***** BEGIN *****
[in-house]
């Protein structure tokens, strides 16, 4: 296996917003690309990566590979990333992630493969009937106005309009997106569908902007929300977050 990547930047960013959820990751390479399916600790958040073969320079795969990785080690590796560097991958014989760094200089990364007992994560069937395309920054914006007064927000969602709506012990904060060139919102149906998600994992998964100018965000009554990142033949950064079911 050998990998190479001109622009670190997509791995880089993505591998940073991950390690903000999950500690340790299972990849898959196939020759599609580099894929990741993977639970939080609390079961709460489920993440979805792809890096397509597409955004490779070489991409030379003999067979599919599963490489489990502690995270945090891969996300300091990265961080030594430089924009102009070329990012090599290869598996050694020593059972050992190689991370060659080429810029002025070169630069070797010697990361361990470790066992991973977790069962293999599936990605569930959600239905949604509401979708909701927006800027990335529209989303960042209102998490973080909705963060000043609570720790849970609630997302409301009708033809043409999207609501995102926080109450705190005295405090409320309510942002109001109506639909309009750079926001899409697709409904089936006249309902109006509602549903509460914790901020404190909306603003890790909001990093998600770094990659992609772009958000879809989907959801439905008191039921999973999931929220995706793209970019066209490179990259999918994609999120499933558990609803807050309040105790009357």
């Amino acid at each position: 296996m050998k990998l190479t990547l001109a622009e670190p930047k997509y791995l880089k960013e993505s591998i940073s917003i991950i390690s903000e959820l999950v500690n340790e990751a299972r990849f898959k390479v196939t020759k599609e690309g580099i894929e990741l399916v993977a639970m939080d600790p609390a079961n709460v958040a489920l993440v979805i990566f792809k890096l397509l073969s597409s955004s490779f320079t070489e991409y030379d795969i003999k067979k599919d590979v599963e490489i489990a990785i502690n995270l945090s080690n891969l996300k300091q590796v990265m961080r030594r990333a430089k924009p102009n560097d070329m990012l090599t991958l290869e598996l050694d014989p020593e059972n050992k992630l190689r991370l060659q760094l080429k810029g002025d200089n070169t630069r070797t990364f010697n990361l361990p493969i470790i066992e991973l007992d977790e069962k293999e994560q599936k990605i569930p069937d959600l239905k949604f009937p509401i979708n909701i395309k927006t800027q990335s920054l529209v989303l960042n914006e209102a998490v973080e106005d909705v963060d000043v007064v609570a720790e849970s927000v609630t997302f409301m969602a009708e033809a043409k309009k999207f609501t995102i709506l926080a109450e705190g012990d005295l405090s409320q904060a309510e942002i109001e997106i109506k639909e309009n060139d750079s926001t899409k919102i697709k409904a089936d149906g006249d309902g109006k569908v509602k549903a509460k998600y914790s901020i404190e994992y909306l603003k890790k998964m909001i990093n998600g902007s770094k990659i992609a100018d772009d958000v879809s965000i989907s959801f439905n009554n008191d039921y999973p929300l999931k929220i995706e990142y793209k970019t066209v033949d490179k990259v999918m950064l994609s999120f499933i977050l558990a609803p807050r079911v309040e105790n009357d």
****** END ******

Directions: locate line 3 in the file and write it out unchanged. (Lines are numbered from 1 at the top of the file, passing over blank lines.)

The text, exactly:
């Amino acid at each position: 296996m050998k990998l190479t990547l001109a622009e670190p930047k997509y791995l880089k960013e993505s591998i940073s917003i991950i390690s903000e959820l999950v500690n340790e990751a299972r990849f898959k390479v196939t020759k599609e690309g580099i894929e990741l399916v993977a639970m939080d600790p609390a079961n709460v958040a489920l993440v979805i990566f792809k890096l397509l073969s597409s955004s490779f320079t070489e991409y030379d795969i003999k067979k599919d590979v599963e490489i489990a990785i502690n995270l945090s080690n891969l996300k300091q590796v990265m961080r030594r990333a430089k924009p102009n560097d070329m990012l090599t991958l290869e598996l050694d014989p020593e059972n050992k992630l190689r991370l060659q760094l080429k810029g002025d200089n070169t630069r070797t990364f010697n990361l361990p493969i470790i066992e991973l007992d977790e069962k293999e994560q599936k990605i569930p069937d959600l239905k949604f009937p509401i979708n909701i395309k927006t800027q990335s920054l529209v989303l960042n914006e209102a998490v973080e106005d909705v963060d000043v007064v609570a720790e849970s927000v609630t997302f409301m969602a009708e033809a043409k309009k999207f609501t995102i709506l926080a109450e705190g012990d005295l405090s409320q904060a309510e942002i109001e997106i109506k639909e309009n060139d750079s926001t899409k919102i697709k409904a089936d149906g006249d309902g109006k569908v509602k549903a509460k998600y914790s901020i404190e994992y909306l603003k890790k998964m909001i990093n998600g902007s770094k990659i992609a100018d772009d958000v879809s965000i989907s959801f439905n009554n008191d039921y999973p929300l999931k929220i995706e990142y793209k970019t066209v033949d490179k990259v999918m950064l994609s999120f499933i977050l558990a609803p807050r079911v309040e105790n009357d």